De Valera’s Galway speech angers Nazi Germany

Thu, Mar 05, 2009

Eamon de Valera was in Galway on the evening of May 11 1940 engaged in a by-election campaign, when he was told that Germany had invaded Belgium and Holland that morning. He was outraged. Belgium felt that by declaring its neutrality it was protected from Hitler. But it was sadly mistaken. Germany felt threatened (at least it pretended to be), that the Allies may use Belgium as a ‘jumping off’ base to attack her. With terrifying speed and ruthlessness, using new tactics of fighter bombers and tanks, Germany subdued both countries in a matter of days.

Dev must have wondered at the fragility of any country hoping to escape the war by stating its neutrality. Would the same fate await Éire? And he must have been thinking too of his work in Geneva as president of the Council of the League of Nations, seven years earlier. The small nations of Europe were friendly to each other, and supported each other’s needs. Two of whom were now on the verge of disappearing.

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What ‘The Liberator’ said in Shantalla - ‘A magnificent public demonstration’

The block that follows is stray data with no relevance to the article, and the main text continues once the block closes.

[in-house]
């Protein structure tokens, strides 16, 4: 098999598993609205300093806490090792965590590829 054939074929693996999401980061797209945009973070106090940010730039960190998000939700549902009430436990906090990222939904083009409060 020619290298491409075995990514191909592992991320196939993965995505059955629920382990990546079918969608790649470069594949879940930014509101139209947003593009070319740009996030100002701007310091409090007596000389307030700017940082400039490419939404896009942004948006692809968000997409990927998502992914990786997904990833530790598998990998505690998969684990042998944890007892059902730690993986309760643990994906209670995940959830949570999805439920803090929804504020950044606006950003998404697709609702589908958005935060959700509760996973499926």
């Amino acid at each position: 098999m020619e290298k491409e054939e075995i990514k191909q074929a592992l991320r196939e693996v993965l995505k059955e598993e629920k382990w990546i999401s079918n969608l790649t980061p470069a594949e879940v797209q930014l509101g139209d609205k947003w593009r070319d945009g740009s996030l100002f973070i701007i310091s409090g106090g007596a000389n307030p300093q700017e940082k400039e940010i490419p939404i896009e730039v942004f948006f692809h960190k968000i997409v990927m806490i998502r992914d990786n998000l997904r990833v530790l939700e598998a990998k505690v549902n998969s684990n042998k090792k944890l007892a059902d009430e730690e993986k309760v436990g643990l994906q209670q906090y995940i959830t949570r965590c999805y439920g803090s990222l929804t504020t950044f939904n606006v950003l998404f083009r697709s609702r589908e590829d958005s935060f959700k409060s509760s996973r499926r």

Thu, Jan 08, 2009

Galway often boasts of the huge crowds attracted to myriad events in this town, but the greatest congregation ever assembled in the west of Ireland gathered at a monster meeting in Shantallow over 150 years ago. The “Slidin’ Rock”, as it is now colloquially known, is the spot from which Daniel O’Connell delivered a towering oration, just two years before the Great Famine began.

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‘GALWAY! THE DIRTIEST TOWN I EVER SAW!’

Tue, Dec 30, 2008

In 1833 the novelist and educationalist Maria Edgeworth and some friends set out on a horse and open carriage tour of Connemara in considerable style. Happily for us because she was an inveterate letter writer, we have today her amusing and sharply observed picture of her adventure, as travel 175 years ago was pretty rough and ready.

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Poor Father Moloney and Greek purity

Tue, Dec 30, 2008

I was always of the opinion that WB Yeats was a rather serious, impractical, pedantic man, sometimes lost in the unreal world of the fairies. However, Roy Foster’s epic biography of the famous poet *shows that like many of his contemporaries, WB was a very witty conversationalist.

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The Luther Christmas tree

Tue, Dec 30, 2008